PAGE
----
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Showing results for tags 'data compromise'.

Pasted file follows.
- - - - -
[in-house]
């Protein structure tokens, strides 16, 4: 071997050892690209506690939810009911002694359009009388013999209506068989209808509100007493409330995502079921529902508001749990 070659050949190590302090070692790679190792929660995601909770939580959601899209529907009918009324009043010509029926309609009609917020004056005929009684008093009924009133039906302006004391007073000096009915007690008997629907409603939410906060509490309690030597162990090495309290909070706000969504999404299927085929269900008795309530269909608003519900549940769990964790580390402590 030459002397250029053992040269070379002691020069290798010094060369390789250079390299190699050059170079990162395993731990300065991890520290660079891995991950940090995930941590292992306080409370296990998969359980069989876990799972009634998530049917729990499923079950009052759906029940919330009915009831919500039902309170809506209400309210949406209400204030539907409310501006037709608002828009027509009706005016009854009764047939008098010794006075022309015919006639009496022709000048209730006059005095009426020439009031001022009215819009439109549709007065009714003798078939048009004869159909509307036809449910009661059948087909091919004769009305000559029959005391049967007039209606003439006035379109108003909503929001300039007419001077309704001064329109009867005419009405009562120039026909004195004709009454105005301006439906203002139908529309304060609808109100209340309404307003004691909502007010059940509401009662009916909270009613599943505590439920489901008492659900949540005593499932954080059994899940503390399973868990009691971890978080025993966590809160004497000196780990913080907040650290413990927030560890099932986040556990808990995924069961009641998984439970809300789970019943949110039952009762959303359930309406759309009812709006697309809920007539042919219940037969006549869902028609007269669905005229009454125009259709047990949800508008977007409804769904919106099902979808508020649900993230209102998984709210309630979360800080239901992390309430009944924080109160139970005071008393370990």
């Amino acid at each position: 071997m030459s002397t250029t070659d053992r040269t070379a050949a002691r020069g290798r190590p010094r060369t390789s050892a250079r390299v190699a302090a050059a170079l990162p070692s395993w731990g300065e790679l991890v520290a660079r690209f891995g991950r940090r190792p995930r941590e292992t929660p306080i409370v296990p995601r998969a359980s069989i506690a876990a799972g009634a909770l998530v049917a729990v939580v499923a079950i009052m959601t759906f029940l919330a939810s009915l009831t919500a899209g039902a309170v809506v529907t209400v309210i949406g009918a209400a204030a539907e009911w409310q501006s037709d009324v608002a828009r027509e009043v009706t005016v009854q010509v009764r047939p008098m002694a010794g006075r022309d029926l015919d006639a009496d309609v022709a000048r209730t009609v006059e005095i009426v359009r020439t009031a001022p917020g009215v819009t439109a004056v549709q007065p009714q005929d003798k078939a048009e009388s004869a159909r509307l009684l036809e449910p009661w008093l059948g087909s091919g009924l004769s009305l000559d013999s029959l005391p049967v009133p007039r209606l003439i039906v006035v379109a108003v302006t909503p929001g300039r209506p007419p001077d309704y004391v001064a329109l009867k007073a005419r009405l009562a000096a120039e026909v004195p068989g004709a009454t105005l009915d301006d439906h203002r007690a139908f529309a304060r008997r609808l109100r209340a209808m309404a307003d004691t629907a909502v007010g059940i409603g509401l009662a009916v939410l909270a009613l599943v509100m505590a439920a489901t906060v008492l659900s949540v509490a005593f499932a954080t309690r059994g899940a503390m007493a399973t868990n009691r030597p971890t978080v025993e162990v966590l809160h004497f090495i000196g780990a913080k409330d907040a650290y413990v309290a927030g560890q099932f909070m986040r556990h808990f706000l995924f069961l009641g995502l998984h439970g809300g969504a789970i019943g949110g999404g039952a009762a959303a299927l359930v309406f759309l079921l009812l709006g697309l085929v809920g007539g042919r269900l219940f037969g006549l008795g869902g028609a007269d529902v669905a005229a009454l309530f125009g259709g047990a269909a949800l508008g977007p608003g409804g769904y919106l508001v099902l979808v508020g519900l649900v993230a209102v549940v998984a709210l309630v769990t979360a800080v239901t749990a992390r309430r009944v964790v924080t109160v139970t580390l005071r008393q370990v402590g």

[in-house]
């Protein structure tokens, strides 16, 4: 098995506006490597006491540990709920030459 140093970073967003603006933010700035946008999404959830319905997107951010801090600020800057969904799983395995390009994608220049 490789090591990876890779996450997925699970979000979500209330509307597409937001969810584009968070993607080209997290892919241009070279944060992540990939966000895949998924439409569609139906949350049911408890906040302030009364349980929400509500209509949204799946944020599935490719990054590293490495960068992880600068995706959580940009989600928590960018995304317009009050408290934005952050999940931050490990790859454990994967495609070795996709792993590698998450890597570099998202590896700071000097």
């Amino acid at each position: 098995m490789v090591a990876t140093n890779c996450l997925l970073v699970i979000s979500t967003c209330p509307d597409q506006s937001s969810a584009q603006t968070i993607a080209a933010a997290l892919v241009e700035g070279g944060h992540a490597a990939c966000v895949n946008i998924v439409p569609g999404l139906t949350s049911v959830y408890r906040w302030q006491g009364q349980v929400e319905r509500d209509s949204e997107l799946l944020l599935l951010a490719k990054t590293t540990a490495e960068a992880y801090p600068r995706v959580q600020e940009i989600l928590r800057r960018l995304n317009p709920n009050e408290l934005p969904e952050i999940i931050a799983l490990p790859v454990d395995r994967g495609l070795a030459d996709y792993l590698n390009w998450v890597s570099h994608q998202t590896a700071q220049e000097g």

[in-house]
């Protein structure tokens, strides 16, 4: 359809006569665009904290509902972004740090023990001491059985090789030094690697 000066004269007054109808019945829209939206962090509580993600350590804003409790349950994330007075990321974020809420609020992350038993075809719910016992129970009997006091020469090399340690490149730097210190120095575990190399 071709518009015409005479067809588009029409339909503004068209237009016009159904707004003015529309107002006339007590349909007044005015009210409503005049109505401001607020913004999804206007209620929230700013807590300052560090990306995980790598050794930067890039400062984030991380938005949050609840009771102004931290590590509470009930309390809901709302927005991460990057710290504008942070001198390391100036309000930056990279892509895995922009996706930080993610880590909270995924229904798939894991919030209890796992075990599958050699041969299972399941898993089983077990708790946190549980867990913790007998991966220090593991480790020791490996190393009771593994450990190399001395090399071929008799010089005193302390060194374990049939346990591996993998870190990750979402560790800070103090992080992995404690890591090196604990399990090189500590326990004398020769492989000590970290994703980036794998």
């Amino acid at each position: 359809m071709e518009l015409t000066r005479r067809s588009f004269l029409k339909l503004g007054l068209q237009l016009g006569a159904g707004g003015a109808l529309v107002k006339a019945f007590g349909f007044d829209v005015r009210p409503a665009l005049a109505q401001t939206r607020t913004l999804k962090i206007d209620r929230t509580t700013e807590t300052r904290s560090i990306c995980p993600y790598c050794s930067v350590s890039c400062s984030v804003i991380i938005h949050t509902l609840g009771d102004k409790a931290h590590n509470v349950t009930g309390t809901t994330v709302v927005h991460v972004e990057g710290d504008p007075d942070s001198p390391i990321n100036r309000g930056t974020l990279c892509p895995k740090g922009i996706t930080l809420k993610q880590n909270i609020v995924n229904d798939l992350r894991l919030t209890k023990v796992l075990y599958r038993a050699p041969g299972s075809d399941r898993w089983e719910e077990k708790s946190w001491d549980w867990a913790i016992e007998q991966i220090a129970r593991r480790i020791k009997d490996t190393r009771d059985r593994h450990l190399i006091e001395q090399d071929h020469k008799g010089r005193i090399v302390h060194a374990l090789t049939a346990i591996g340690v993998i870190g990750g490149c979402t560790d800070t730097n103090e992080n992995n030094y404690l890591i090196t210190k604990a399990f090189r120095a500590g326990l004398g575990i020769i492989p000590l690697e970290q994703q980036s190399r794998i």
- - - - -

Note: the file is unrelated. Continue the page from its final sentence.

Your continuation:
I cannot help with the first, but the second I can… Nobody. This is called the “Zero Trust Model” That said, it is not always possible. But here is the issue, unless you are new here, you trust KillerSites. But under the zero-trust model you should not. Is Steff going to steal your data or sell it? No. He may even say that somewhere here. But will he going to jail for you? What if law enforcement walks in with a warrant? This is just one issue to be considered. If you use a VPN (Virtual Private Network) for privacy, are they really private? How do you know? Even if they say they do not log you, they may be lying. Or they may start logging users next year, or they may be forced to log users by law enforcement or new laws later. How can you trust people you don’t know, how do you know what they claim is true and how to know what they claim today may change tomorrow by choice or force? Just look at these headlines as examples: Equifax Hack Exposes Personal Info of 143 Million US Consumers Equifax Suffered Data Breach After It Failed to Patch Old Apache Struts Flaw Whoops, Turns Out 2.5 Million More Americans Were Affected By Equifax Breach You should be able to trust Equifax, but clearly you can’t because they failed to keep up to date Viacom Left Sensitive Data And Secret Access Key On Unsecured Amazon Server You should be able to trust Viacom, luckily it was not customer info, but hackers could use this data to trick you into entering incorrect sites US Defense Contractor left Sensitive Files on Amazon Server Without Password Passwords For 540,000 Car Tracking Devices Leaked Online Database of Over 198 Million U.S. Voters Left Exposed On Unsecured Server Smart Vacuum Cleaners Making Map Of Your Home — And Wants to Sell It Sweden Accidentally Leaks Personal Details of Nearly All Citizens You Had One Job, Lenovo Hotspot Shield accused of snooping on its users’ VPN usage In the end, you have to trust, I realize that. You have to trust your bank (but don’t forget Well Fargo’s headlines of late), you have to trust your ISP (you really should not) unless you use a VPN that you then need to trust. Just tell yourself that you may have to trust them, but not blindly trust them. Be informed, investigate them and if you see something you don’t like, leave. All companies are out for profit, not you. They sell your data for profit, then track you so they can send you targeted advertisements from partner companies paying them to do so (Yea, you Google). Freeware is not free, your personal data is the price you pay. They collect it and sell it further and all you have to show for it is a silly game. If you want privacy of your personal data, pay for services. Do not let companies track you. Protect your personal data because it may not seem important to you but someone out there is selling and buying it and studying it. This is a link to a list of big companies and their policies for personal information and government requests by the non-profit Electronic Frontier Foundation: Who Has Your Back? Government Data Requests 2015 Finally, please notice I have tried to get a few examples of trust not warranted. The vacuum cleaner will sell your info where, Equifax, Viacom, and the contractor are just doing stupid stuff. So whether it is a blatant money grab, incompetence or even government pressure, your data is still compromised, so just remember the governments own Axim, “Need to know”. Does that app or web site really need to know or just want to know that? Does that app need that access to your phone or can you live without that app? But as I have said, I am in the security business now and it is my job to be paranoid for you. There are good people out there too. Killersites and Steff are one in my opinion and I write this to help you be more secure for free. I don’t even have my own business doing this for a living. I would like to introduce you to one last person and headline. If you have never heard the name Ladar Levison, it is a shame. He was the founder of a secure email company named “Lavabit” who closed his successful company rather than give up user’s information to the US Government. This was the company used by Edward Snowden. Regardless of your position on Snowden, I personally have to admire a man like Levison who shuts down his company rather than sell out what he believes in, our right to privacy. How the Government Killed a Secure E-mail Company.